“Hello, my friends,” Paul Simon exhorted on Friday night at the TD Garden, immediately after leading a spirited run-through of his 1975 cad’s guide to life “50 Ways to Leave Your Lover.” It was an appropriate way for Simon to greet those who were in attendance for his last Boston show; earlier this year, the 76-year-old folk-pop legend announced that 2018 would be given over to his final tour, and Simon took the opportunity to muse on the meaning of “final” during his greeting, letting the crowd know that he’d still be writing and recording music while also noting that his future lack of tour commitments “opens up a whole host of possibilities.”
Simon’s career has been defined by him finding possibility and blowing it wide open both musically and lyrically, whether looking close to home as he did in the wayward-youth rave-up “Me and Julio Down by the Schoolyard” to Simon & Garfunkel’s flowy chronicle of seeing the USA through bus windows, “America,” training his vision on the wider world as he did on his blockbuster albums “Graceland” and “The Rhythm of the Saints,” or breaking down and rebuilding the idea of how to make music like he did on 2016’s “Stranger to Stranger,” which used instruments designed by the avant composer Harry Partch as the backbone of its leftfield songs. Friday night’s performance revisited all those stops on Simon’s long journey, both via faithful recreations and 21st-century reinventions, with Simon’s wistful, witty monologues the connective tissue.
Friday’s set opened with “America,” the longing of which took on new resonance against the tumultuous backdrop of 2018; it was one of a few songs Simon pulled from the records he made with former partner Art Garfunkel. The tour is named after their sweetly melancholic 1966 single “Homeward Bound,” and Friday’s show closed with Simon, solo and in his second encore, performing the canonical “The Sound of Silence” as the audience sang along. But the night’s most intriguing performance from that period was of “Bridge Over Troubled Water,” which Simon reworked as a showcase for its devotional lyrics as well as the new-music ensemble yMusic, a New York strings-and-winds sextet whose members bolstered Simon’s backing band. yMusic and Simon have been collaborating since last year, when they performed at the Eaux Claires Music Festival in Wisconsin; Simon’s promise that he would keep writing music even while being off the road made the idea of future collaborations tantalizing.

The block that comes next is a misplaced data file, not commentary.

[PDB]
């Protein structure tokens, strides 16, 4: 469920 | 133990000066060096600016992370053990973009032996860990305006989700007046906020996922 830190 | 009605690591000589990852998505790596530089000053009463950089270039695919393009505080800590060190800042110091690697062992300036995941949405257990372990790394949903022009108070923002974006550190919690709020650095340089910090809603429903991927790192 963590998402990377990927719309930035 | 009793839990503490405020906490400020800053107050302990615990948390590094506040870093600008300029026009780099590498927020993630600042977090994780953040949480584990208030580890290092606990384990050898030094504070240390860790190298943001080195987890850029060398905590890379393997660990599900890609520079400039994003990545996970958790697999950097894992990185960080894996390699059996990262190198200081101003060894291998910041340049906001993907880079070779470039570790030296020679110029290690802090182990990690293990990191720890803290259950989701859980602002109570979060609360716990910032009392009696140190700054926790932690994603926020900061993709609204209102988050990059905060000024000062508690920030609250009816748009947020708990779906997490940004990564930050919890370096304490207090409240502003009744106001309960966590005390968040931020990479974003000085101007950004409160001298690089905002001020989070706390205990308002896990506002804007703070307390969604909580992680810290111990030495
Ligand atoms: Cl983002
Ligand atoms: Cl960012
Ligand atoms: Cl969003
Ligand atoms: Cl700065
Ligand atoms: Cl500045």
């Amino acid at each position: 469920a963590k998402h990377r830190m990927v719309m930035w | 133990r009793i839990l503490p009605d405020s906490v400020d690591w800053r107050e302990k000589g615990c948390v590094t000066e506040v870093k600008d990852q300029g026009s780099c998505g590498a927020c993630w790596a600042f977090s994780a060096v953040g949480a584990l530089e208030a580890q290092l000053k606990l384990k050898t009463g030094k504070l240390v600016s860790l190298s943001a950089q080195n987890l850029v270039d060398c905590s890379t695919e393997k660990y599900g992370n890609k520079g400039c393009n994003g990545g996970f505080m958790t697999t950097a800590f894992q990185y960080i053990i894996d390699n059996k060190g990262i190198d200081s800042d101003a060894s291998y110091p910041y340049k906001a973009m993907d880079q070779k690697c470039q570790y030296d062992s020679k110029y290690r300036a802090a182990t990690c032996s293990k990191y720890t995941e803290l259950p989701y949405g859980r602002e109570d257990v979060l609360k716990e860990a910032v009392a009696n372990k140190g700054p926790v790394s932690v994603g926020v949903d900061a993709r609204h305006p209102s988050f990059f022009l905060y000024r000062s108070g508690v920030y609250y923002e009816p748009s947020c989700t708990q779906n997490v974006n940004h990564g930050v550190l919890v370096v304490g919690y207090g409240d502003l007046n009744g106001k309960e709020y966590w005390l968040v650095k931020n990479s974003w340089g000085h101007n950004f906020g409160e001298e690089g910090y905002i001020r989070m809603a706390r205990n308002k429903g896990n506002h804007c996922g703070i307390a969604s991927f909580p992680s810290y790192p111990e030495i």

While Simon punctuated the 26-song set with observations on his lengthy career and a nod to his late guitarist Vincent Nguini, a longtime collaborator of Simon’s who passed away in December, his lyrics offered further observations on the state of the world — a nod to his folk roots, as well as an indicator that his explorations double as learning opportunities. The twisty, searching “Questions for the Angels” was preceded by a nod to the sociobiologist E.O. Wilson, who was in the crowd, and his ecologically minded Half-Earth project; “Wristband,” from “Stranger to Stranger,” was tense and sparse, its lyrics turning a post-smoke break tangle with security into a rumination on inequality; “You Can Call Me Al” talks about the confusion offered by landing in a new place, contrasting it with iridescent guitar lines and joyous horn breaks.
The night was spirited and warm, a celebration of past glories that nodded toward what might come next. At the end of the second encore, after a “The Sound of Silence” that had audience members hoisting their cellphones and singing along to the darkly existential lyrics, Simon gazed out at the audience, then extended his arms out toward the crowd. It wasn’t a goodbye as much as it was a thank you, one that was mirrored by both sides.
At TD Garden, FridayMaura Johnston can be reached at firstname.lastname@example.org.